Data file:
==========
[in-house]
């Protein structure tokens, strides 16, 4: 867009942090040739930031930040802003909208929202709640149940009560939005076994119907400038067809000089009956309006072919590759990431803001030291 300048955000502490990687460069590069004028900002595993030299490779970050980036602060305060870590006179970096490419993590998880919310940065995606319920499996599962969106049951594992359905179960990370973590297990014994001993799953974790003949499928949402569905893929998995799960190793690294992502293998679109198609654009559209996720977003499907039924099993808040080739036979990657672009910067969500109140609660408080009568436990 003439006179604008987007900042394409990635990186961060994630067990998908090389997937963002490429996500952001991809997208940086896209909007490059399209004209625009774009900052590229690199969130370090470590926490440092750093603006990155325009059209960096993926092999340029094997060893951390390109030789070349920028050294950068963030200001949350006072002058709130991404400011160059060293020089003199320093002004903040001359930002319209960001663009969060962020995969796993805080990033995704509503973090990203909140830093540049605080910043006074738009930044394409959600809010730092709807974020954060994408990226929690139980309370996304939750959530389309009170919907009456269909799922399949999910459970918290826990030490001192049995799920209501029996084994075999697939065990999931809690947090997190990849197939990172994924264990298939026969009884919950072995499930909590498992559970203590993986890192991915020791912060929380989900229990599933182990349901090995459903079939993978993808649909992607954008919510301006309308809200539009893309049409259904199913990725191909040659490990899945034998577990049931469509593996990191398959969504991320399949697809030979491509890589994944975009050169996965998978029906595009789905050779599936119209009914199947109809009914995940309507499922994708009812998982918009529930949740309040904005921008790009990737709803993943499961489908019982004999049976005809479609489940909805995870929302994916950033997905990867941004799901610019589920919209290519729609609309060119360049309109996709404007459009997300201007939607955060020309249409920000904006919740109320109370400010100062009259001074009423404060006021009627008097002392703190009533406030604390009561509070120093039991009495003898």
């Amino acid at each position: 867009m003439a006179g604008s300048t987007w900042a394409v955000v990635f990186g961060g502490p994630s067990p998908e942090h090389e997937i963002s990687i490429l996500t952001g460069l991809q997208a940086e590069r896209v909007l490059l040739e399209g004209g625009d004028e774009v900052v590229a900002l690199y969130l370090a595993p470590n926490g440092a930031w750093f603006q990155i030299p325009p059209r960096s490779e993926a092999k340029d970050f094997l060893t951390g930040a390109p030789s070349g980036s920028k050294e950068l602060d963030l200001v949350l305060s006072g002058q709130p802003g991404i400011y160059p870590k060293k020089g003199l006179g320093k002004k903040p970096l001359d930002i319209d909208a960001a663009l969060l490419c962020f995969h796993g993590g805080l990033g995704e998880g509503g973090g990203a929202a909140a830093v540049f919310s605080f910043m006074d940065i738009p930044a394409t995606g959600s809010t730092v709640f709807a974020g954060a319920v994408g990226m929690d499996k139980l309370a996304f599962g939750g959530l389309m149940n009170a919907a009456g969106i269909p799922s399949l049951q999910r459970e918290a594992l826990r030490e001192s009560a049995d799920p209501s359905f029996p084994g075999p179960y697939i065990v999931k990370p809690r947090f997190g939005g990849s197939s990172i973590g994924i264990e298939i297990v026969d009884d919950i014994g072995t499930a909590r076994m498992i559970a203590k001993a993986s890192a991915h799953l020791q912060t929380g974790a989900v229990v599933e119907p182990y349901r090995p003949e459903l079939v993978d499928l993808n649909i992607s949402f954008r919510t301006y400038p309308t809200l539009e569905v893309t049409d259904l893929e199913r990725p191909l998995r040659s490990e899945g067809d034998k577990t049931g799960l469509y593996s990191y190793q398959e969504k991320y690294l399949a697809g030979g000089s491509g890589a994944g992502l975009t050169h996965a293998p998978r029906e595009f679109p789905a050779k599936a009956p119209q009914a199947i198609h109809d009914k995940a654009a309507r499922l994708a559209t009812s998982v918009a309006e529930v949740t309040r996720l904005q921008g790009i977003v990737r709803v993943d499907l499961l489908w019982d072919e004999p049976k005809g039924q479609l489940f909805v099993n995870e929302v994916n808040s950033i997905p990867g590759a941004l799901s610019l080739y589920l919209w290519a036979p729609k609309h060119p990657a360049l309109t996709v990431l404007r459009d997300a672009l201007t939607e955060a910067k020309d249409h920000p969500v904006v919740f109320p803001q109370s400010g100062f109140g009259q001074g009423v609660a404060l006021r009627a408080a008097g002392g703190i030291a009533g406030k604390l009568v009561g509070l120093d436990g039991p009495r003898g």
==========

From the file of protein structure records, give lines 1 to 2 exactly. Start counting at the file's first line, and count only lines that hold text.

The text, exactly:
[in-house]
């Protein structure tokens, strides 16, 4: 867009942090040739930031930040802003909208929202709640149940009560939005076994119907400038067809000089009956309006072919590759990431803001030291 300048955000502490990687460069590069004028900002595993030299490779970050980036602060305060870590006179970096490419993590998880919310940065995606319920499996599962969106049951594992359905179960990370973590297990014994001993799953974790003949499928949402569905893929998995799960190793690294992502293998679109198609654009559209996720977003499907039924099993808040080739036979990657672009910067969500109140609660408080009568436990 003439006179604008987007900042394409990635990186961060994630067990998908090389997937963002490429996500952001991809997208940086896209909007490059399209004209625009774009900052590229690199969130370090470590926490440092750093603006990155325009059209960096993926092999340029094997060893951390390109030789070349920028050294950068963030200001949350006072002058709130991404400011160059060293020089003199320093002004903040001359930002319209960001663009969060962020995969796993805080990033995704509503973090990203909140830093540049605080910043006074738009930044394409959600809010730092709807974020954060994408990226929690139980309370996304939750959530389309009170919907009456269909799922399949999910459970918290826990030490001192049995799920209501029996084994075999697939065990999931809690947090997190990849197939990172994924264990298939026969009884919950072995499930909590498992559970203590993986890192991915020791912060929380989900229990599933182990349901090995459903079939993978993808649909992607954008919510301006309308809200539009893309049409259904199913990725191909040659490990899945034998577990049931469509593996990191398959969504991320399949697809030979491509890589994944975009050169996965998978029906595009789905050779599936119209009914199947109809009914995940309507499922994708009812998982918009529930949740309040904005921008790009990737709803993943499961489908019982004999049976005809479609489940909805995870929302994916950033997905990867941004799901610019589920919209290519729609609309060119360049309109996709404007459009997300201007939607955060020309249409920000904006919740109320109370400010100062009259001074009423404060006021009627008097002392703190009533406030604390009561509070120093039991009495003898």